|Curlews are in sharp decline in Wales|
Unpredictable weather has altered bird migration patterns, with many arriving in Wales weeks earlier than expected, say experts.The National Wetland Centre in Llanelli said 800 curlews, not normally seen until late August, were early arrivals.
About 100 redshank, 90 oystercatcher and 190 black-tailed godwit had also flown in early.
The Wildfowl and Wetlands Trust (WWT) said the weather also affected breeding patterns.
Another reason for the birds' early arrival might be that some of them failed to breed in Iceland.
Pamela Styles, the WWT's learning assistant at Llanelli, said: "2012 has been a year of unpredictable weather, and many birds have already been affected.
Birds we normally associate with the autumn and winter have arrived on the reserve in numbers usually not seen until at least August” Pamela Styles WWT in Llanelli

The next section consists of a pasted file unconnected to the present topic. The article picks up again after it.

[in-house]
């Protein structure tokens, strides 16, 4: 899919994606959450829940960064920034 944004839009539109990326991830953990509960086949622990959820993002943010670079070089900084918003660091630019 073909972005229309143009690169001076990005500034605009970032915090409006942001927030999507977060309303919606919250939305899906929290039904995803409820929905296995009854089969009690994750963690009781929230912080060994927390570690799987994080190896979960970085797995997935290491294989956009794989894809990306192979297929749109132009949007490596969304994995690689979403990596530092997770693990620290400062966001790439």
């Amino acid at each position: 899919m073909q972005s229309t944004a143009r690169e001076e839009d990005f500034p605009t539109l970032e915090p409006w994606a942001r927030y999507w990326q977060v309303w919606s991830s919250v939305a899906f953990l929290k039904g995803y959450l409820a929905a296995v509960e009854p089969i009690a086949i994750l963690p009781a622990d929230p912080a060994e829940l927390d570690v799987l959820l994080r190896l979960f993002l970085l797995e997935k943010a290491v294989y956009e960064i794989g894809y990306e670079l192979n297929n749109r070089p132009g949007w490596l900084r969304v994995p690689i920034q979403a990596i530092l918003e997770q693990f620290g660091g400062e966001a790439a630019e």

"We have heard chiffchaffs singing autumn calls in May, the flamingos have laid their eggs two weeks late, the gull-billed tern showed up having been blown off course, and now we are seeing the arrival of hundreds of autumn migratory birds - returning to us over a month earlier than usual."Birds we normally associate with the autumn and winter have arrived on the reserve in numbers usually not seen until at least August, including over 800 curlew, three whimbrel, 10 greenshank, 100 redshank, 90 oystercatchers and 190 black-tailed godwits."
RSPB Cymru said the curlew was in sharp decline in Wales.
A spokesman said: "The curlew appears to have had yet another difficult breeding season. Their numbers are currently in catastrophic decline in Wales as a breeding species."
It is unclear why their numbers have fallen so dramatically, but RSPB Cymru is working with farmers to find out why in the curlew's last stronghold, an area of north Wales called Hiraethog.
Source: BBC News